Michael Stone Johnson: 7 Poems

 

 

 

Splinter

I pull a piece of the bed
you made for me from your finger,
a blonde splinter nestled down deep
as a quill in the thick of a birdıs wing.
I flay the mound of swollen skin
with a rusty blade like a fisherman
stripping meat from bone,
a plow through the furrows
of a fingerprint field,
a lathe across a virgin plank.
I press and squeeze the pussy wound
and watch your face for signs of pain.
A quarter inch of sunken ash bursts
to the surface like a birthed baby.
I tweeze it from its depths pulling
smoothly as a toothpick from an olive.
We lie back down together in bed
and let things begin to heal.

 

 

 

 

Moss

for Tricia

Every so often there is a breeze
stirring moss on the boughs
of oaks, like wigs of women
grown old and hung out to dry.

You stroke the wrinkled bark
with your mind and memorize skin
as smooth as a beetleıs back
and hair plucked free of gray.

You are the next Jesus,
in touch with your animal spirit.

With nighttime lotion creamed on your face
you devil eggs in robe and slippers,
dreaming of your trip to China
at fifteen, where you looked up to no one.

At parties you forget to thank the host
as moss, growing longer not older,
fails to thank the tree
which ages, rots and dies.

In the windıs slightest rustle
the leaves whisper, "Stop wishing."

 

 

 

 

Blake at 80

One day you will happen
to be a great old lady,
knobby fingers snapping
beans on the front porch.
Rising for a morning walk
you pause in the garden path
to wonder how the daffodils
make it to the party each year.
You bend to snip herbs--
basil, parsley, tarragon--
between your nails and bruise
the leaves under your nostrils.
You toss fragrant confetti
into the wind. Music in the trees,
you silently totter on the steps
with an old dance still in your toes.
The breeze
sure-footed
surrounds you like a partner
whose lead youıve never forgotten
how to follow.

 

 

 

 

The Origin of Teeth and Bones

My father hands me his teeth to wash.
They clack in my palms--warm water on ice.
At the sink, picking his lunch from between plastic cuspids,
I see his reflection in the medicine cabinet,
his white skin thinner than the sheets he lays upon.

Like artificial bones, the dentures clatter
under the stream of the faucet. I sniff
the hand towel embroidered with flowers.
The fabric hints of sour milk and floral soap.
Father mumbles from the bed, sure of his words,
and I nod and hope he will not notice
I do not understand what he seems to mean.

Handling his teeth like fossils, I place them
as a horrid grin beside my grandfatherıs clock.
Father lifts his leg from under the covers
displaying a scar the color of rust
running from ankle to crotch.

With the sheet askew I spot a glimpse
of scrotum, like a ripened fig left to rot.
I glance away pretending I have not seen it,
but its smoothness and color are that of a newbornıs.
I cannot help noticing:
that is where I began.

 

 

 

 

Local Anesthetic

With her cataract out she claims my beer can
reaches the floor. She says, "Iım seeing double."
We agree thatıs better than triple.
It appears sheıs been socked
perhaps by the doctor smack in the eye,
purple bag drooping and blood in the socket.
With her grey hairdo and a smudge of rouge
she feels like herself,
but today her color is natural.

"Once they take it out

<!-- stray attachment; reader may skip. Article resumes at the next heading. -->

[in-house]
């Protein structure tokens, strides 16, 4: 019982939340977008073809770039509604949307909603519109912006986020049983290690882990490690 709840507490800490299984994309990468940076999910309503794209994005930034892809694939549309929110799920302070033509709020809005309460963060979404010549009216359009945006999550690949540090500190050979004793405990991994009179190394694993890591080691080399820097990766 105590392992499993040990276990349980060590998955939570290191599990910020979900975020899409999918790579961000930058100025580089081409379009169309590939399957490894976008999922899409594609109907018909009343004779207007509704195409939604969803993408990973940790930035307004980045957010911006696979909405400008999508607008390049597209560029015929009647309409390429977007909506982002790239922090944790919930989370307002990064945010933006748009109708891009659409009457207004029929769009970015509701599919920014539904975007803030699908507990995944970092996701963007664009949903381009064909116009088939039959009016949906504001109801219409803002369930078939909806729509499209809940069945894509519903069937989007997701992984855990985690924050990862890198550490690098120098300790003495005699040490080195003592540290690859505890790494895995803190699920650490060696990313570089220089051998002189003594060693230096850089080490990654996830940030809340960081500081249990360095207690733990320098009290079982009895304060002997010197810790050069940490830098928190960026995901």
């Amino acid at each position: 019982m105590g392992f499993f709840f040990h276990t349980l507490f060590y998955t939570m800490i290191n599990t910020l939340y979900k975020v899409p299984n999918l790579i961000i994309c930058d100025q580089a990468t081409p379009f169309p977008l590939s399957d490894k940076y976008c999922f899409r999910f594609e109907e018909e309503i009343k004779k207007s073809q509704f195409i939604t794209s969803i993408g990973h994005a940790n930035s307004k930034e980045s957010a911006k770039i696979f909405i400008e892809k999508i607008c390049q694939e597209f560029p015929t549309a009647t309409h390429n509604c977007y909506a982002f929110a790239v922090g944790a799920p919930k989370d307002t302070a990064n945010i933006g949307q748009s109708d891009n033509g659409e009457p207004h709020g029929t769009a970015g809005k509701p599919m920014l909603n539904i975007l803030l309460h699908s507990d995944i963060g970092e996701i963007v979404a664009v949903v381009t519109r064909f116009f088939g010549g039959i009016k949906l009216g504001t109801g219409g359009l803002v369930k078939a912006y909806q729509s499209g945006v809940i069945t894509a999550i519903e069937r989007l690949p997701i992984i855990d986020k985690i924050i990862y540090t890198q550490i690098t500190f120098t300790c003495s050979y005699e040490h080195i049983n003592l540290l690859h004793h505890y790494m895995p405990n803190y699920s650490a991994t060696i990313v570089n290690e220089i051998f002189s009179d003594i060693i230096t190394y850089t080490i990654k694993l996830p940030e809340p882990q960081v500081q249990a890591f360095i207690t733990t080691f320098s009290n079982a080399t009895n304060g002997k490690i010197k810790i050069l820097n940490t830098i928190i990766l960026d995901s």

everythingıs a little bit brighter,"
she says spooning spaghetti onto the table.
I take the pot and serve myself.
The timer dings on the stove--
she misses the dial to turn it off
and turns back the clock.
"Thatıs my drops!" she calls to the den.
He shuffles in and heads for the pills.
"Where are you going?"
"I thought you said pills..."
"...drops itıs time for my drops..."
"...oh drops I thought you said pills."

I collect the droplets
on my aluminum can,
make a pair of tabletop rings,
liquid myopic goggles.
With the tip of my finger
I touch where there would be pupils,
create two tiny watery lenses.
I look into my own blurry eyes.

In the other room
he dabs her tears.

 

 

 

 

Turning

Iım turning into my grandfather.
I glimpse my reflection
in the supermarket plate-glass window
and for a moment itıs 1930
and Iım calling on the grocery store
tipping my hat and taking inventory,
filling candy orders and stocking shelves.
My legs turn out Chaplinesque
and my stomach distends
like the bloated belly
of a milk-fed puppy
turning in dreams.

And then the momentıs gone.
Plagued thoughts roll back in
curling fog-like in my skull,
polluted veins pulsing under skin.
I turn back into the man
Iıve become but not come to know,
product of a sick and tired child.
As the century aches to turn,
my plot develops and is dug.
The first kicked shovelful
of rich dark earth overturns worm
bellies burning in the sun.

As the doors magically open
before me into cool white fluorescence
I think perhaps I should have turned
a horseshoe over in the tool shed
like my grandfather
to catch more luck.

 

 

 

 

Promise Unkept

I threw the Bible at my brother,
the family one with the birth-
and deathdays scrawled
in different colored inks.
It plummeted, a downed duck,
papery plummage flapping
across our parentsı bedroom,
leathery spine striking him
on the back. He said it didnıt hurt.
He lied about everything.


 

MICHAEL STONE JOHNSON's poems "Blake at 80" and "The Origin of Teeth and Bones," which appear here along with five other poems, both won honorable mentions in the 1990 Deep South Writers Conference and were chosen for publication in the subsequent chapbook. He is a native and current resident of Louisiana.


 Jared Brent  Timothy Ferine  Jeff Foster  Sammie Morris  Joan Pond  Sundin Richards  Elizabeth Winder  Home